• TruthToPower

    NI economy has been hampered by employment being traditionally provided by public sector and large monolithic industrial employers that has put all employment eggs in one basket

    It’s led to a population that become lazy in thinking that they don’t need to start a business, someone out there will employ them anyway.

    Well the baskets have fallen and the shipyard, Mackies, Enkalon and other eggs all smashed.

    The workforce and their communities are not intellectually geared towards valuing or even expecting education to be their path. Everyone still expects some miraculous inward investment from America that will save us all but the unpalatable truth is that the worlds a big place and NI does not have a God given reason to be the investment region of choice

    Our people need to pull up their socks big time

    We are still stuck in a 1970s half day closing mindset. We regard business and indeed most other facets of innovation as things wile fancy foreign or English people get up to. We are salt of the earth and don’t need to bother ourselves with new fangled things such as fresh ideas and concepts.

  • notimetoshine

    “The workforce and their communities are not intellectually geared towards valuing or even expecting education to be their path.”

    Now which community/workforce would that be? Because education is supremely important in my ‘community’ and young people in Northern Ireland are often very well educated.

    It will take years of sustained investment in infrastructure and skills to pay dividends, and in fairness there are some great success stories already up and about in NI, especially in IT, agrifood and creative media.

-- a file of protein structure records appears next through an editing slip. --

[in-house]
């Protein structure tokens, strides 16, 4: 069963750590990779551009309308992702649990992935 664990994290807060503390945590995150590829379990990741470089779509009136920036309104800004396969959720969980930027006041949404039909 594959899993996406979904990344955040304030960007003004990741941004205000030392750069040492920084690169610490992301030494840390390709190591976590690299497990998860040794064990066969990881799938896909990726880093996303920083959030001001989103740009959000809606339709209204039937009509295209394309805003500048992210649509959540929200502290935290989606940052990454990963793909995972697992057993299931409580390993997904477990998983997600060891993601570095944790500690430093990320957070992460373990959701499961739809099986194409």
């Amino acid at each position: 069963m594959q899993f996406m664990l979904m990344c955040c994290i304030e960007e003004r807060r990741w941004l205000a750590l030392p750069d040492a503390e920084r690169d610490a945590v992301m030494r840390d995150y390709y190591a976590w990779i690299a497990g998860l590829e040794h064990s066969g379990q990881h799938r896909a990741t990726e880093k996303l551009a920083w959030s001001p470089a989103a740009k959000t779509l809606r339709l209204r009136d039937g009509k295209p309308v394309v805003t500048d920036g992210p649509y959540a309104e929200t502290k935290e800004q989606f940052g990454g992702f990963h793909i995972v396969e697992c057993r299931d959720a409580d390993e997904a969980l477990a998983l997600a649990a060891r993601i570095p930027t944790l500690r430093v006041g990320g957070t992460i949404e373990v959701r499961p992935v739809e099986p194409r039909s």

• barnshee

    “There is an on-going brain drain in the North which cannot be denied. Graduates have no incentive to stay in the six counties so opt to take positions in GB or in the 26 counties were there are more opportunities and a better quality and standard of living. ”

    This has been the case for my liftetime

    1 NI has too many people of working age for the jobs available. Additionally a focus on education produces large numbers of aspiring graduates- the atmosphere at (particularly) Queens influences some people out to other UK Universities and at least some of these do not come back.

    There are two choices increase the jobs- how? — or reduce the demand for them-emigrate ?

    2 The public sector in NI pays more -has better pension provision- a guaranteed security of employment short of murder (and not even then) than most of the Private sector. A glimpse at local authority salary levels will inform the situation.

    Private sector expansion is the only answer— one caveat. A long long time ago I worked for an American company (now long gone) They created well paid jobs -very well paid by local standards –their training was superb .

    THEY however DECIDED where they would locate -they TOLD the NI government where they would locate the factory

  • chrisjones2

    ….not when its a degree in law, media studies, etc

  • chrisjones2

    Dear Lord…..here we go again

  • TruthToPower

    Both main communities. Our minorities seem to value education and getting ahead more than we do and by the way, here’s that old investment chestnut. How come my nephew who is studying a degree in Internet and software security got his GCSEs and Alevels without the help of quangos or specially set aside public money for him?

    All these communities need is for, in a mandatory town hall environment , for educated people to tell them to value education and tell them to make their kids do their homework and study in the evenings instead of being lazy irresponsible parents who let their kids roam around or play computer games whenever they like. Too many parents seem to regard their children as little mates or friends as opposed to immature and helpless people who need constant guidance, instruction and discipline

  • Jeremy Cooke

    But where is the industrial strategy to build on – what has the “house of fools” achieved, what have they to say about the core technologies of the future: nanotechnology, general purpose robotics, additive manufacturing, small scale thorium reactors, autonomous vehicles, CGI & gaming etc?